In this work, the antifungal effect of the prototypical arylquinuclidine molecule BPQ-OH {3-(biphenyl-4-yl)-3-hydroxyquinuclidine or 3-biphenyl-4-yl-1-aza-bicyclo[2, 2, 2]-octan-3-ol} and 9 derivatives was evaluated against three ATCC strains and 54 clinical isolates of C. albicans, C. parapsilosis and C. tropicalis. Five aspects of the antifungal effects of these compounds were investigated: (i) growth inhibition, (ii) fungicidal effect, (iii) morphological alterations, (iv) lipid accumulation and (v) cell cycle alteration.



The prototypical arylquinuclidine BPQ-OH was prepared as described by Brown et al. [14]. Nine analogues (WSP1261, WSP1262, WSP1263, WSP1264, WSP1265, WSP1266, WSP1267, WSP1268 and WSP1269) (Figure 1) that are active against Leishmania major and selective to the parasite's SQS over the human enzyme [15] were also tested. Fluconazole, itraconazole, and amphotericin B were used as standard antifungal drugs. The compounds were diluted in DMSO, except fluconazole, which was diluted in water. They were then maintained at -20°C.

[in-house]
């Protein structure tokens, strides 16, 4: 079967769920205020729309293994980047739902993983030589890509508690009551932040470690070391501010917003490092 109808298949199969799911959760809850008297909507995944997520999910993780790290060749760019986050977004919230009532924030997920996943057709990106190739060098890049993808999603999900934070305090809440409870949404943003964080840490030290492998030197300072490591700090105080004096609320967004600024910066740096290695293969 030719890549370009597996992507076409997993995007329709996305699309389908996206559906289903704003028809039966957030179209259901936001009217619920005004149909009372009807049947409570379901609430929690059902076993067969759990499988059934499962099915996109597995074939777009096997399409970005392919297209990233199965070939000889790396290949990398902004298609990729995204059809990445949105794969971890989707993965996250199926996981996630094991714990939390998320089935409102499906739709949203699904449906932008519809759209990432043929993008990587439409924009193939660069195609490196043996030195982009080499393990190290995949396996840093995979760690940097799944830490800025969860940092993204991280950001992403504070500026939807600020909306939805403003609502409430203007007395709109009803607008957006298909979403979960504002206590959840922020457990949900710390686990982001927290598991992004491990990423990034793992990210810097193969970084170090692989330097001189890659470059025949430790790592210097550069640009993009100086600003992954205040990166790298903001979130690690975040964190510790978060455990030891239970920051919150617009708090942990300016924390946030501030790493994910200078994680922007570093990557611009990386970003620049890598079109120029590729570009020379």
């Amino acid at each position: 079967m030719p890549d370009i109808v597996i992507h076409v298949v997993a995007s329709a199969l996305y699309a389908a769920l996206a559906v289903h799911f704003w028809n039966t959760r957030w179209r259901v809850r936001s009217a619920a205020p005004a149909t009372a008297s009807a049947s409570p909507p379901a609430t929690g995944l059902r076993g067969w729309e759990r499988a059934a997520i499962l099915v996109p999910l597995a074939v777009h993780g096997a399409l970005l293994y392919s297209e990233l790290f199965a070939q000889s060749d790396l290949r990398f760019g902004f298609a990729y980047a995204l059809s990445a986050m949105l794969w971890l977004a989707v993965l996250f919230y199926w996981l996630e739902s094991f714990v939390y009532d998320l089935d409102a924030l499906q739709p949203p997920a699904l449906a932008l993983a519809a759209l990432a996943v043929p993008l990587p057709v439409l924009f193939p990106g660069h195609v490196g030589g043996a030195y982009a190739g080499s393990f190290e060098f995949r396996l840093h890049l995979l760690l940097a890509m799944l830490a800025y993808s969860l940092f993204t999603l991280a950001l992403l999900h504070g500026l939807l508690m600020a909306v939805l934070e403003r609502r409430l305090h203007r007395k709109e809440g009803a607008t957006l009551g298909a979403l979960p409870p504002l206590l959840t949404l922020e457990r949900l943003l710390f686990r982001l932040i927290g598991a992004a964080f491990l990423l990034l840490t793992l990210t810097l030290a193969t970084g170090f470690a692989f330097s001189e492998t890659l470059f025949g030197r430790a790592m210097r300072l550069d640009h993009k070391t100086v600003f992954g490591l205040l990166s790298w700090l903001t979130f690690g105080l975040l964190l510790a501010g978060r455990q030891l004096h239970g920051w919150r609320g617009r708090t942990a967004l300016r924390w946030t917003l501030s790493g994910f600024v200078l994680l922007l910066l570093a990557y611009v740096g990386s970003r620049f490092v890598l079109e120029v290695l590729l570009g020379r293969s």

Figure 1
figure 1

Molecular structures of the arylquinuclidine derivatives used in this work. The arylquinuclidine ring is indicated by an arrow.

Yeast collection

To evaluate the antifungal activity of the synthetic arylquinuclidine derivatives, three standard strains from the American Type Culture Collection (ATCC) were used for screening: Candida albicans ATCC 10231, Candida parapsilosis ATCC 22019 and Candida tropicalis ATCC 13803. In addition, 54 clinical isolates of Candida were evaluated for high antifungal activity compounds: Candida albicans (n = 21), Candida parapsilosis (n = 19), and Candida tropicalis (n = 14). These strains were isolated between 2002 and 2006 at the Microbiology/Mycology Laboratory of Hemorio, Rio de Janeiro, Brazil, and kindly provided by Marcos Dornelas Ribeiro. The yeasts were maintained on Sabouraud dextrose agar at 4°C, and subcultures were performed prior to each experiment in the same medium for 48 h at 35°C.

Antifungal activity assays